In the U.S., CABOMETYX tablets are approved for the treatment of patients with advanced RCC; for the treatment of patients with HCC who have been previously treated with sorafenib; and for patients with advanced RCC as a first-line treatment in combination with OPDIVO. CABOMETYX tablets have also received regulatory approvals in the European Union and additional countries and regions worldwide. In 2016, Exelixis granted Ipsen exclusive rights for the commercialization and further clinical development of cabozantinib outside of the U.S. and Japan. In 2017, Exelixis granted exclusive rights to Takeda Pharmaceutical Company Limited for the commercialization and further clinical development of cabozantinib for all future indications in Japan. Exelixis holds the exclusive rights to develop and commercialize cabozantinib in the U.S.
IMPORTANT SAFETY INFORMATION
WARNINGS AND PRECAUTIONS
Hemorrhage: Severe and fatal hemorrhages occurred with CABOMETYX. The incidence of Grade 3 to 5 hemorrhagic events was 5% in CABOMETYX patients in RCC and HCC studies. Discontinue CABOMETYX for Grade 3 or 4 hemorrhage. Do not administer CABOMETYX to patients who have a recent history of hemorrhage, including hemoptysis, hematemesis, or melena.
Perforations and Fistulas: Fistulas, including fatal cases, occurred in 1% of CABOMETYX patients. Gastrointestinal (GI) perforations, including fatal cases, occurred in 1% of CABOMETYX patients. Monitor patients for signs and symptoms of fistulas and perforations, including abscess and sepsis. Discontinue CABOMETYX in patients who experience a Grade 4 fistula or a GI perforation.
Thrombotic Events: CABOMETYX increased the risk of thrombotic events. Venous thromboembolism occurred in 7% (including 4% pulmonary embolism) and arterial thromboembolism in 2% of CABOMETYX patients. Fatal thrombotic events occurred in CABOMETYX patients. Discontinue CABOMETYX in patients who develop an acute myocardial infarction or serious arterial or venous thromboembolic events that require medical intervention.
Hypertension and Hypertensive Crisis: CABOMETYX can cause hypertension, including hypertensive crisis. Hypertension was reported in 36% (17% Grade 3 and 3 times ULN (Grade ?2) was reported in 83 patients, of whom 23 (28%) received systemic corticosteroids; ALT or AST resolved to Grades 0-1 in 74 (89%). Among the 44 patients with Grade ?2 increased ALT or AST who were rechallenged with either CABOMETYX (n=9) or nivolumab (n=11) as a single agent or with both (n=24), recurrence of Grade ?2 increased ALT or AST was observed in 2 patients receiving CABOMETYX, 2 patients receiving nivolumab, and 7 patients receiving both CABOMETYX and nivolumab.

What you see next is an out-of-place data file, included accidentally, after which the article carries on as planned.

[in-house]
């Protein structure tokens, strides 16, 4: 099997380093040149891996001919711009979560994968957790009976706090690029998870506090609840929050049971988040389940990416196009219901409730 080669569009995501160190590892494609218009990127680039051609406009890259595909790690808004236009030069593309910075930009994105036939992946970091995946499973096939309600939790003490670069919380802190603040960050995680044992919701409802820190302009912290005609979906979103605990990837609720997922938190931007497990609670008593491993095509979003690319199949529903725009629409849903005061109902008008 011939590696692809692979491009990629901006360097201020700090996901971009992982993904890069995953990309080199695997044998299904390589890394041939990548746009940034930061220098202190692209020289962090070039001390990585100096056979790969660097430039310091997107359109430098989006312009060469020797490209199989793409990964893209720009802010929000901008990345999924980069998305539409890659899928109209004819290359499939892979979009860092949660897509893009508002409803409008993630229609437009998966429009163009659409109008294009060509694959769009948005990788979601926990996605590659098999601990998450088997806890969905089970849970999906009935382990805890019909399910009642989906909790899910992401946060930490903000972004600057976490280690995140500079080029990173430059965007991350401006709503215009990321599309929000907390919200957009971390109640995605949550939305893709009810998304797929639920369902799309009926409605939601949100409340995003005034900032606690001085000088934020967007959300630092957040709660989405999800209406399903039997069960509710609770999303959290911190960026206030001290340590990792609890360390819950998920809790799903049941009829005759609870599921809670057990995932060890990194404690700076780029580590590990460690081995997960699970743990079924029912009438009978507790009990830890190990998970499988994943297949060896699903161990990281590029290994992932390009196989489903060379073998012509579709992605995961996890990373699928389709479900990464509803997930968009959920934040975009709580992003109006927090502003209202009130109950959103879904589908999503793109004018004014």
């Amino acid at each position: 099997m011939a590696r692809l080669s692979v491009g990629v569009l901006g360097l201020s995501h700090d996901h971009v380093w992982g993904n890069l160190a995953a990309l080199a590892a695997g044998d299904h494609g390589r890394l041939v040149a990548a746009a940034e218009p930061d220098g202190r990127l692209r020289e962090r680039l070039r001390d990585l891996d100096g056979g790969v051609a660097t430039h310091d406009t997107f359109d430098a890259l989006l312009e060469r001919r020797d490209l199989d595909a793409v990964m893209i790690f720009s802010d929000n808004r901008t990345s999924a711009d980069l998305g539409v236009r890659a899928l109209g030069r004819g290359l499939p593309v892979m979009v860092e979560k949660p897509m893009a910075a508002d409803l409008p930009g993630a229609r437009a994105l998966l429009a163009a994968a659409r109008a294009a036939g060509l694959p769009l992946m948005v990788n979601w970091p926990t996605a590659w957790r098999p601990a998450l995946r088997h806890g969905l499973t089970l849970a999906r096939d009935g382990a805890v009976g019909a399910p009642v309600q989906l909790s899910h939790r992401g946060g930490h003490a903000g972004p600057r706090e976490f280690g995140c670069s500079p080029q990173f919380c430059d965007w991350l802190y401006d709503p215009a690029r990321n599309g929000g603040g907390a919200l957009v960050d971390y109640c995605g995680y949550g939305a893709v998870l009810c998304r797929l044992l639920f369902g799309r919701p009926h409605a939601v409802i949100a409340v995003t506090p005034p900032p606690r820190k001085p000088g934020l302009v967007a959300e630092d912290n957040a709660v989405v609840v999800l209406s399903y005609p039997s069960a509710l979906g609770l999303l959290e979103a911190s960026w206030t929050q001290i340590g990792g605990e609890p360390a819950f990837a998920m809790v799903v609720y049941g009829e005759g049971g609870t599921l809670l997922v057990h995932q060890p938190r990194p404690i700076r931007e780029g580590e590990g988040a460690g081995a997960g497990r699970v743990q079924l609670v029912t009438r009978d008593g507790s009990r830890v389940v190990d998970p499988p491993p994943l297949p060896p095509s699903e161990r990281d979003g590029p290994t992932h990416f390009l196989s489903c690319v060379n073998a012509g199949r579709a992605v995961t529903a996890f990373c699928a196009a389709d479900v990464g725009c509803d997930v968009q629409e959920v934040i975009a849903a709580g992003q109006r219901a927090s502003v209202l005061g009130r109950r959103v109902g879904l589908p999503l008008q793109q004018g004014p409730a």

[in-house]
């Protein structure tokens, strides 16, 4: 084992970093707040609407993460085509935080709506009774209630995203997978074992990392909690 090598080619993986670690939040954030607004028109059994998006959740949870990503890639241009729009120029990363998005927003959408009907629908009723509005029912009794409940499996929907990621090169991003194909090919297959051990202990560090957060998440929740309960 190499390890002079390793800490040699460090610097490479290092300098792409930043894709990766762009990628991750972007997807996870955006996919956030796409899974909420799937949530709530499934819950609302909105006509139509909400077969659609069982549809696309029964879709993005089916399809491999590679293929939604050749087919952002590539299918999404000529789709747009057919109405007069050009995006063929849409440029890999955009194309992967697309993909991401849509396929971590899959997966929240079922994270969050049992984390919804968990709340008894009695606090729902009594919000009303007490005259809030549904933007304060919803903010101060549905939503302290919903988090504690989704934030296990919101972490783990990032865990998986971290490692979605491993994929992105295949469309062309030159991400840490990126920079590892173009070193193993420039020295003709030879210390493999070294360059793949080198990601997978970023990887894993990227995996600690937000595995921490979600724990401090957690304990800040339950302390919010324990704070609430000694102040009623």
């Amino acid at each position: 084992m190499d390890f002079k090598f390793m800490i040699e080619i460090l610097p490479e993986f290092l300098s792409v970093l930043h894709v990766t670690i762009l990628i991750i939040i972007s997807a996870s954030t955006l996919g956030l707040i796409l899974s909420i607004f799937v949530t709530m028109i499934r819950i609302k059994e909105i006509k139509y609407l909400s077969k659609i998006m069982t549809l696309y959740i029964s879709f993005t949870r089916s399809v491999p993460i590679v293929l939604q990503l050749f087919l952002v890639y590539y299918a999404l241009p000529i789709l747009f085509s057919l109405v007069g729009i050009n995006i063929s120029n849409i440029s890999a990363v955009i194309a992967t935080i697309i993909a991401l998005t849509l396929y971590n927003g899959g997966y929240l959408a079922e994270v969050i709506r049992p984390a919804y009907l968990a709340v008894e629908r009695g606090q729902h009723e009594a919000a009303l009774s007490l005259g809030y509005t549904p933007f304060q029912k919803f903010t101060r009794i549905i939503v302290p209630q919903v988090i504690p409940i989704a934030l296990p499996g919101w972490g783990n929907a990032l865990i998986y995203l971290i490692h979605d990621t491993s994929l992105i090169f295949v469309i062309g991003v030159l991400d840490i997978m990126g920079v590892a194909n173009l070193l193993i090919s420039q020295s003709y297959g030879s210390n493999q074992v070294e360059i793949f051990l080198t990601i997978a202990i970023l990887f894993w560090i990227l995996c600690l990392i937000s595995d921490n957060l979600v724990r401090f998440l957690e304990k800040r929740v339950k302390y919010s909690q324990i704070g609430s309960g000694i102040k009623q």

Adrenal Insufficiency: CABOMETYX in combination with nivolumab can cause primary or secondary adrenal insufficiency. For Grade 2 or higher adrenal insufficiency, initiate symptomatic treatment, including hormone replacement as clinically indicated. Withhold CABOMETYX and/or nivolumab depending on severity.
Adrenal insufficiency occurred in 4.7% (15/320) of patients with RCC who received CABOMETYX with nivolumab, including Grade 3 (2.2%), and Grade 2 (1.9%) adverse reactions. Adrenal insufficiency led to permanent discontinuation of CABOMETYX and nivolumab in 0.9% and withholding of CABOMETYX and nivolumab in 2.8% of patients with RCC.
Approximately 80% (12/15) of patients with adrenal insufficiency received hormone replacement therapy, including systemic corticosteroids. Adrenal insufficiency resolved in 27% (n=4) of the 15 patients. Of the 9 patients in whom CABOMETYX with nivolumab was withheld for adrenal insufficiency, 6 reinstated treatment after symptom improvement; of these, all (n=6) received hormone replacement therapy and 2 had recurrence of adrenal insufficiency.
Proteinuria: Proteinuria was observed in 7% of CABOMETYX patients. Monitor urine protein regularly during CABOMETYX treatment. Discontinue CABOMETYX in patients who develop nephrotic syndrome.
Osteonecrosis of the Jaw (ONJ): ONJ occurred in